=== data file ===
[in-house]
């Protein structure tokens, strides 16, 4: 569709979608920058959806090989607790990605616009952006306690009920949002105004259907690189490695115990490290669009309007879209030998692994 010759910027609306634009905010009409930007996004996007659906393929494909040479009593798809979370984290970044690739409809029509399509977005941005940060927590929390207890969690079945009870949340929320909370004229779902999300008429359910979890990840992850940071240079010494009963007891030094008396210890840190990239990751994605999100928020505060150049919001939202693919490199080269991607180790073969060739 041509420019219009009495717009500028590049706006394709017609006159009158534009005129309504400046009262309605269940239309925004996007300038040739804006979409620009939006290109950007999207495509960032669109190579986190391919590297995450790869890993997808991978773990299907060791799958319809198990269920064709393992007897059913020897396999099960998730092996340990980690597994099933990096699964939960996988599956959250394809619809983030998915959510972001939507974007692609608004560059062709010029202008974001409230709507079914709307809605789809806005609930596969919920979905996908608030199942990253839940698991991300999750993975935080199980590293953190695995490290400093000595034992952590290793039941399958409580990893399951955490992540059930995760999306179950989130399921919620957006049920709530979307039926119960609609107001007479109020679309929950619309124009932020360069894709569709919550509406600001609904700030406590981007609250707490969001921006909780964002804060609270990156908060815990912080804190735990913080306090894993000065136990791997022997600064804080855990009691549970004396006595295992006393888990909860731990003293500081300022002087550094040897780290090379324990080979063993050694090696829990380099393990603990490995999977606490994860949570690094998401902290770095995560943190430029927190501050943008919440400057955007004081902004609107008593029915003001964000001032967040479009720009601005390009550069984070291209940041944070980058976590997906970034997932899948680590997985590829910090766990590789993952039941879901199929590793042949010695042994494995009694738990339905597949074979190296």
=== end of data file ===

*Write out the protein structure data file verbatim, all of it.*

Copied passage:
[in-house]
């Protein structure tokens, strides 16, 4: 569709979608920058959806090989607790990605616009952006306690009920949002105004259907690189490695115990490290669009309007879209030998692994 010759910027609306634009905010009409930007996004996007659906393929494909040479009593798809979370984290970044690739409809029509399509977005941005940060927590929390207890969690079945009870949340929320909370004229779902999300008429359910979890990840992850940071240079010494009963007891030094008396210890840190990239990751994605999100928020505060150049919001939202693919490199080269991607180790073969060739 041509420019219009009495717009500028590049706006394709017609006159009158534009005129309504400046009262309605269940239309925004996007300038040739804006979409620009939006290109950007999207495509960032669109190579986190391919590297995450790869890993997808991978773990299907060791799958319809198990269920064709393992007897059913020897396999099960998730092996340990980690597994099933990096699964939960996988599956959250394809619809983030998915959510972001939507974007692609608004560059062709010029202008974001409230709507079914709307809605789809806005609930596969919920979905996908608030199942990253839940698991991300999750993975935080199980590293953190695995490290400093000595034992952590290793039941399958409580990893399951955490992540059930995760999306179950989130399921919620957006049920709530979307039926119960609609107001007479109020679309929950619309124009932020360069894709569709919550509406600001609904700030406590981007609250707490969001921006909780964002804060609270990156908060815990912080804190735990913080306090894993000065136990791997022997600064804080855990009691549970004396006595295992006393888990909860731990003293500081300022002087550094040897780290090379324990080979063993050694090696829990380099393990603990490995999977606490994860949570690094998401902290770095995560943190430029927190501050943008919440400057955007004081902004609107008593029915003001964000001032967040479009720009601005390009550069984070291209940041944070980058976590997906970034997932899948680590997985590829910090766990590789993952039941879901199929590793042949010695042994494995009694738990339905597949074979190296």